By Devan Cole and Holmes Lybrand, CNN
A Libyan man accused of being involved in making the bomb that destroyed Pan Am flight 103 over the town of Lockerbie in Scotland in December 1988 made an initial court appearance Monday in a federal court in Washington, DC, where he was formally charged in connection with the terrorist attack.
Though Abu Agila Mohammad Mas’ud Kheir Al-Marimi was informed by US Magistrate Judge Robin Meriweather of the three criminal counts he’s been charged with by the government and read his rights, he did not enter a plea, citing the need to retain counsel before proceeding in the case.
The court scheduled a pre-trial detention hearing on December 27 to give Mas’ud time to retain counsel.
The charges brought against Mas’ud include “destruction of aircraft resulting in death,” which carries with it the death penalty, life in prison and a fine of up to $250,000, or a combination of the prison term and the fine. Federal prosecutors said they do not plan to pursue the death penalty in the case because the punishment was not constitutionally available the year the crime was committed.
Mas’ud, with a white beard and dressed in a long prison jumpsuit, walked slowly, almost limping, to the defense table before putting in his headphones to hear an interpreter. He spoke very little, but did tell the judge he “took some medication and I have some flu,” the interpreter said.
“Today’s action is another crucial step in delivering justice for the victims of the senseless terrorist attack on Pan Am Flight 103,” Deputy Attorney General Lisa Monaco said in a statement on Monday. “Let this be a reminder that the men and women of the Department of Justice will never forget the loss of innocent lives or waver in our commitment to holding terrorists accountable — no matter how long it takes.”
Stephanie Bernstein, whose husband was killed in the attack, told reporters outside the courthouse following the hearing that it’s “fitting that we are coming up on the 34th anniversary of the bombing and that we, at last, have the man responsible for making the bomb.”
Bernstein’s husband, Michael Stuart Bernstein, was the assistant deputy director of the DOJ’s Criminal Division’s Office of Special Investigations, which was charged with prosecuting Nazis.
“It’s a tremendous amount of satisfaction,” she said of being at the court for Mas’ud’s initial appearance. “He is the first person responsible for the death of my husband to actually be tried on US soil.”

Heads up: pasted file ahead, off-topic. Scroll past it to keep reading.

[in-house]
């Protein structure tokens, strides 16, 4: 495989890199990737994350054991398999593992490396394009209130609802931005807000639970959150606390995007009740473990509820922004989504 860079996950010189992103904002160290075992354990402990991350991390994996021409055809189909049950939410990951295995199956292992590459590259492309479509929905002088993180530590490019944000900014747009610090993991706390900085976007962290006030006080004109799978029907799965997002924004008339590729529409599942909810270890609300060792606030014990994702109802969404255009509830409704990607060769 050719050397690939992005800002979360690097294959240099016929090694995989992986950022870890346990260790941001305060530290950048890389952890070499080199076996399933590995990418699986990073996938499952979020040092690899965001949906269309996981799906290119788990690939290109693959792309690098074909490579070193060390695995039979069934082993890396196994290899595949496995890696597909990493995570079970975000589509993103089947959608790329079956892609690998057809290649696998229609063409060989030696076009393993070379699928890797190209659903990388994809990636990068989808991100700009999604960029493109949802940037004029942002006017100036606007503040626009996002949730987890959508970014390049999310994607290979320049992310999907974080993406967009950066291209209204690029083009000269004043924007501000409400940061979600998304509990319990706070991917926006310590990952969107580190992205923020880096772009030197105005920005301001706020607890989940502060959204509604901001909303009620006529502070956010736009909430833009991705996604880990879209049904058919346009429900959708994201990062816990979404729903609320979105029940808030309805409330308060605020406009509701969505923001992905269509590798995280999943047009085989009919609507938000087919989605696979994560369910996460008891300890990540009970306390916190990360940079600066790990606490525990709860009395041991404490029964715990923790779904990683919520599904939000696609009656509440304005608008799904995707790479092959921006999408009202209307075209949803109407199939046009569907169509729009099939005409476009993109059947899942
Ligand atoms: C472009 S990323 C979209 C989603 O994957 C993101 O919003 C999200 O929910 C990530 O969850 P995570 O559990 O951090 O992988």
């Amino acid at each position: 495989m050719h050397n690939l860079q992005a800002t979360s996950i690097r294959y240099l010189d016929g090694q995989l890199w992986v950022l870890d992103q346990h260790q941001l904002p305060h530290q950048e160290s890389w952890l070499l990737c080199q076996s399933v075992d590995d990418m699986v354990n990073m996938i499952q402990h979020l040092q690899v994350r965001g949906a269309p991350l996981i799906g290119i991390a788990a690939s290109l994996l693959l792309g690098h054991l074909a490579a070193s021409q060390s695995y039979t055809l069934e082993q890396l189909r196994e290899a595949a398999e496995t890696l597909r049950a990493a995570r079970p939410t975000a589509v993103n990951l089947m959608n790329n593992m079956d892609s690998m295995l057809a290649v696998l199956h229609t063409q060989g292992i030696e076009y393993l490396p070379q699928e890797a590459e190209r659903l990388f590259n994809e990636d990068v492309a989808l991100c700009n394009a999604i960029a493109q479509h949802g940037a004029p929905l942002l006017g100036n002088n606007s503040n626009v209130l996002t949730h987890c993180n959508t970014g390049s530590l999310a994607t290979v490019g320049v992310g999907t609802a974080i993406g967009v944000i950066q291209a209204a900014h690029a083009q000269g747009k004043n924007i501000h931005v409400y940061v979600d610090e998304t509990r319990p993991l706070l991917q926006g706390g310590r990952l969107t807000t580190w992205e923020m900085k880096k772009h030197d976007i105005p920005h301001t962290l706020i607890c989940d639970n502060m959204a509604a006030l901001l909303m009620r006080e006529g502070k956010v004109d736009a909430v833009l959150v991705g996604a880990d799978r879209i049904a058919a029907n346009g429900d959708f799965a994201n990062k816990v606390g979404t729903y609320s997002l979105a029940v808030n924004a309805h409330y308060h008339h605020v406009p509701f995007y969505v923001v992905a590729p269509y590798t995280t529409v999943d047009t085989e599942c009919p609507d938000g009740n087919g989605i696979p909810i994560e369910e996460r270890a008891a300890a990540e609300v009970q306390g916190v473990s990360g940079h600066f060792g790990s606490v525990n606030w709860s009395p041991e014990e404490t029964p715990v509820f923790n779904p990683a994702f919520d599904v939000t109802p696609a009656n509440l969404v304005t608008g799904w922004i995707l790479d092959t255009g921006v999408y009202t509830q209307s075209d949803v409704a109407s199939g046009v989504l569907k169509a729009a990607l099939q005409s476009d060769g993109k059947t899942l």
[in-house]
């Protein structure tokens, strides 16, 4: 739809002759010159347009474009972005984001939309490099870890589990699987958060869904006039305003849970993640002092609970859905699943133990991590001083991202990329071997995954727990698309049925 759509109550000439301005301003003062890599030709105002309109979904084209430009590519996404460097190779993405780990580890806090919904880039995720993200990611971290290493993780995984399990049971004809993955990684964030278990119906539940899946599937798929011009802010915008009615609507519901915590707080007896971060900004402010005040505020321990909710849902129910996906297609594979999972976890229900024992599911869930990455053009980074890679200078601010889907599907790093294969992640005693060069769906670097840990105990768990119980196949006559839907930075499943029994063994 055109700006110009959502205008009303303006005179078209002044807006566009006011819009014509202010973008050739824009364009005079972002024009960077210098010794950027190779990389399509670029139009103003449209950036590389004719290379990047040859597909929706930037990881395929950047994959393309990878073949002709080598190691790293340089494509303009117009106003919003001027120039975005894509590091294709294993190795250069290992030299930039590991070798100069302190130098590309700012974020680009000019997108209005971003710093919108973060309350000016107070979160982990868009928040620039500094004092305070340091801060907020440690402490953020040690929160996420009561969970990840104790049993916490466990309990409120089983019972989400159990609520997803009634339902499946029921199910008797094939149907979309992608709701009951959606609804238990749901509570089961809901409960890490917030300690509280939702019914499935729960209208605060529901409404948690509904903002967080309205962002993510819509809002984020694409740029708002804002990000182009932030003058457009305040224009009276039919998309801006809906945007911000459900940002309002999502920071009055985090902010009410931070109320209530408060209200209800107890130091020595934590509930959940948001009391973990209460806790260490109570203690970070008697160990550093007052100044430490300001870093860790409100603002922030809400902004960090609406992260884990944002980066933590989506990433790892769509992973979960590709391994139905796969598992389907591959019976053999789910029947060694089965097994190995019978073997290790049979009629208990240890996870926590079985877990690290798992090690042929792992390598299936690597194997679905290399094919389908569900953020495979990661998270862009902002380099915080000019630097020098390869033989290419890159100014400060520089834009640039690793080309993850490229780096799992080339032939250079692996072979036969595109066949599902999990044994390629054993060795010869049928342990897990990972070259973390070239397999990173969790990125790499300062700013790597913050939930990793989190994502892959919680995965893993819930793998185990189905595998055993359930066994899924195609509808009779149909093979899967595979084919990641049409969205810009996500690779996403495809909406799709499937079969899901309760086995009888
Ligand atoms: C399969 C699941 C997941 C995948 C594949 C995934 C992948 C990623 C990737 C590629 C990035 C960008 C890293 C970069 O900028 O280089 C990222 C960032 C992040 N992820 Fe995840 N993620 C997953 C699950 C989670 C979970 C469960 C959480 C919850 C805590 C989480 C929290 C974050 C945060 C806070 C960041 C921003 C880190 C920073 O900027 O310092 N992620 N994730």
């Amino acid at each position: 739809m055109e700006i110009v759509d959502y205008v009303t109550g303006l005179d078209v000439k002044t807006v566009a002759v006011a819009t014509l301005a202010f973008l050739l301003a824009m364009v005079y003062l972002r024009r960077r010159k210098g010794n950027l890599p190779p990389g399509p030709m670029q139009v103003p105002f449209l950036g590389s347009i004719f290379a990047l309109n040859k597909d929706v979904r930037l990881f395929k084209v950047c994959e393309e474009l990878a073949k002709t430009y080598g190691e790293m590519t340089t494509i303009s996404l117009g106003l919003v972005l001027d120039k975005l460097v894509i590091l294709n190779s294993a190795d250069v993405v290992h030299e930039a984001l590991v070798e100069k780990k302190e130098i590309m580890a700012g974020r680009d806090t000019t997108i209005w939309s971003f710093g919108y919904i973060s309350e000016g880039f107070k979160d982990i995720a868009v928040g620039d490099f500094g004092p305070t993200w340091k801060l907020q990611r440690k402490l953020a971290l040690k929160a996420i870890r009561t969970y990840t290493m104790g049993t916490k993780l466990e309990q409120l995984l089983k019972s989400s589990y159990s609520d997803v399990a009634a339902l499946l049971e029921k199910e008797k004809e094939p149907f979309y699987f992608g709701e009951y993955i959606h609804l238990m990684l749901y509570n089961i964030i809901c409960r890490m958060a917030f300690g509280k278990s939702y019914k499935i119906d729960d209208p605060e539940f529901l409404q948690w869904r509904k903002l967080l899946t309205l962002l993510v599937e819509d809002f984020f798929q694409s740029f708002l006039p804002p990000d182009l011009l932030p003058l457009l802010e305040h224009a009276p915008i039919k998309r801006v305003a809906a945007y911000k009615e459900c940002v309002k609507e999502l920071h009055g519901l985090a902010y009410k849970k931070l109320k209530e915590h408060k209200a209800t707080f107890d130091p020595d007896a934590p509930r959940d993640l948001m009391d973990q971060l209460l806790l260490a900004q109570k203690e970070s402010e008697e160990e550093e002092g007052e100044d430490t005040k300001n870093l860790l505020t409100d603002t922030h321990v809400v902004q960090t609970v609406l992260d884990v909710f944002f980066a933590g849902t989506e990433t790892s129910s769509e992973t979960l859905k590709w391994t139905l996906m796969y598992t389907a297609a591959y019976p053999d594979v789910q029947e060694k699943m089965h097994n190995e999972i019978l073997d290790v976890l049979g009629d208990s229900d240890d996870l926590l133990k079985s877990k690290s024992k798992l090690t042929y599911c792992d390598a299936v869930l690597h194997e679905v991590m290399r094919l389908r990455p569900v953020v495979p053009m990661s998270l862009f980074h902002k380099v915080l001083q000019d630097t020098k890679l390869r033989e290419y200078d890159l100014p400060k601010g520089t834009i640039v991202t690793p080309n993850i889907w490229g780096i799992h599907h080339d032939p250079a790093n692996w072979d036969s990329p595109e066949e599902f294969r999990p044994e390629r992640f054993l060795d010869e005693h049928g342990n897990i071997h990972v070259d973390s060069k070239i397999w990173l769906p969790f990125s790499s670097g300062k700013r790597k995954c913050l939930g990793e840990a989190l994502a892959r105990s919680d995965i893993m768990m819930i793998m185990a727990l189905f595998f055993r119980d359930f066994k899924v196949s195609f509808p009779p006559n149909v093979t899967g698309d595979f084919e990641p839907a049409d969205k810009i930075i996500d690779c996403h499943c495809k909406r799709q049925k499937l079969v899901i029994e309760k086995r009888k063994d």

Authorities in the US and Scotland announced Sunday that Mas’ud was in US custody. The US charged Mas’ud for his alleged involvement in the bombing two years ago, a spokesman for the UK Crown Office and Prosecutor Fiscal Service previously told CNN.
Mas’ud had been in custody in Libya for unrelated crimes when he was charged by the Justice Department two years ago.
The chief legal officer of the Scottish government will meet with US prosecutors in Washington “next week” regarding the Lockerbie investigation, they said in a statement Monday.
“I am going to Washington, DC, next week where I will have meetings with US prosecutors and attend commemorative events to mark the anniversary of the tragedy,” Scottish Lord Advocate Dorothy Bain said in the statement. “Ongoing engagement here and in the US between law enforcement authorities, and with families who lost loved ones, is an important feature of this case.”
The attack killed 270 people as the bomb detonated over the Scottish town as it flew from London to New York, and it remains the deadliest terrorist attack to have taken place in the United Kingdom.
Abdelbeset Ali Mohmed al Megrahi was accused along with Al Amin Khalifah Fhimah of placing explosives in a portable cassette and radio player that was inside a suitcase on the plane. Megrahi was sentenced in 2001 to 27 years in prison, but was released from prison after being diagnosed with cancer. He died in 2012. Fhimah was acquitted.
This story has been updated with additional developments.
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CNN’s Gabby Gretener and Evan Perez contributed to this report.